Looking back, looking ahead

January 1, 2011 by · Leave a Comment 

It’s the first day of 2011 and perusing the Internets, I notice a bunch of literary types looking back and making resolutions about moving forward. The Globe and Mail recently published a list of thirty writers’ choices for their favourite books from 2010. Contributors include Alison Pick, Charlotte Gray, André Alexis, and Karen Solie; the resulting list is predictably eclectic and intriguing. Over at Pickle Me This, Kerry Clare has put together a list of worthy books she read last year that were not published in calendar year 2010. Jessa Crispin reflects on how a slim volume about Coco Chanel set the tone and the path for her entire reading experience in 2010. And The Washington Post‘s Jonathan Yardley confesses disappointment in the fiction of 2010 (and the state of American literature in general).

Looking ahead to the coming year, The Los Angeles Times‘ book blog, Jacket Copy, provides a list of 37 resolutions by writers, critics, and bloggers. The contributors variously vow to ignore Goodreads, to be more engaged with Goodreads, to read Infinite Jest, to finish reading Infinite Jest, and to drink less. Of the group, the resolution closest to my heart is that of writer and bookseller Emma Straub:

In 2011, I’m going to challenge myself more as a reader. More nonfiction! More esoteric subjects! I want to give myself the chance to say, you know, that really wasn’t for me, and the chance to be surprised by loving something unexpected.

This dovetails with something Stephen Burn says in his contribution to The New York Timesseries of essays about why, in 2011, criticism still matters:

I sometimes fear that a narrow artistic palette can be mistaken for critical standards, and I believe it’s past time to dispense with prejudices about character, emotivity, and realism that hardened during the 19th century: a strongly realist character-based novel isn’t a bad thing, but it isn’t the only thing. A contemporary novel offers an opportunity to measure fiction’s mutating forms – to note, perhaps, the dominance of time as a thematic obsession in works of the last 20 years, or the emergence of the family epic, with its generational conflicts, as it becomes perhaps the signature subgenre of the American novel today. Equally, critics might overhaul their sense of a static literary past and think instead of the novel actively engaging with its forebears.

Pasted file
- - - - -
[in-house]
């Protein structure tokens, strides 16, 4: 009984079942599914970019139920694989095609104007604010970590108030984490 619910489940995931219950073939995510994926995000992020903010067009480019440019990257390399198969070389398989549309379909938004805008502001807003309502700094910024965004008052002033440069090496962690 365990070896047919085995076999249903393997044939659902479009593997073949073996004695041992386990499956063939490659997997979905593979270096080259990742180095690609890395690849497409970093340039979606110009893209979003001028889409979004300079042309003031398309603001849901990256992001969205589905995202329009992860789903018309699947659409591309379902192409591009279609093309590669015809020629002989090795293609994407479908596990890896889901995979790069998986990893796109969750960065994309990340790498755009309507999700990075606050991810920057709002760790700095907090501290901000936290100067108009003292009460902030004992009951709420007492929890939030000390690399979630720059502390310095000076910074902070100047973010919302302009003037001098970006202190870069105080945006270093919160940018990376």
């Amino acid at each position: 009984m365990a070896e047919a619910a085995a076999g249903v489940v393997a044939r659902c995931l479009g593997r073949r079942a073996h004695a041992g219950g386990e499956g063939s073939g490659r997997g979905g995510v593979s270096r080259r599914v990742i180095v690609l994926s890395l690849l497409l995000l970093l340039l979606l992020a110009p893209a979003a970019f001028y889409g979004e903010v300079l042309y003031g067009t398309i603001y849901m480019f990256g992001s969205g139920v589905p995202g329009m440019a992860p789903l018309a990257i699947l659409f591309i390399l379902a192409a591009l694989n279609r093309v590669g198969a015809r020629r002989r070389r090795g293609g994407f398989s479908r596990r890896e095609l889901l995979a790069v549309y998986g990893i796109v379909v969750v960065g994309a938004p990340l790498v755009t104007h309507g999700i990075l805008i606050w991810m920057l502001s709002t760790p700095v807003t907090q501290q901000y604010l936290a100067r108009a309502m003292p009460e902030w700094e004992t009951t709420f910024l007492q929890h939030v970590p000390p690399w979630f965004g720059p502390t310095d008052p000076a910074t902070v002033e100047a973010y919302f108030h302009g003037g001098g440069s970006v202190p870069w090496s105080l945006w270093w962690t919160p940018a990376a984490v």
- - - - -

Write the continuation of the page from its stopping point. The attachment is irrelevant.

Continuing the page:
The entire series is well worth reading, but perhaps I’ll give the last word about criticism to Kate Roiphe, and wish you all a very happy and prosperous 2011:

If the critic has to compete with the seductions of Facebook, with shrewdly written television, with culturally relevant movies – with, in short, every bright thing that flies to the surface of the iPhone – that’s all the more reason for him to write dramatically, vividly, beautifully, to have, as Alfred Kazin wrote in 1960, a “sense of the age in his bones.” The critic could take all of this healthy competition, the challenge of dwindling review pages, the slash in pay, as a sign to be better, to be irreplaceable, to transcend.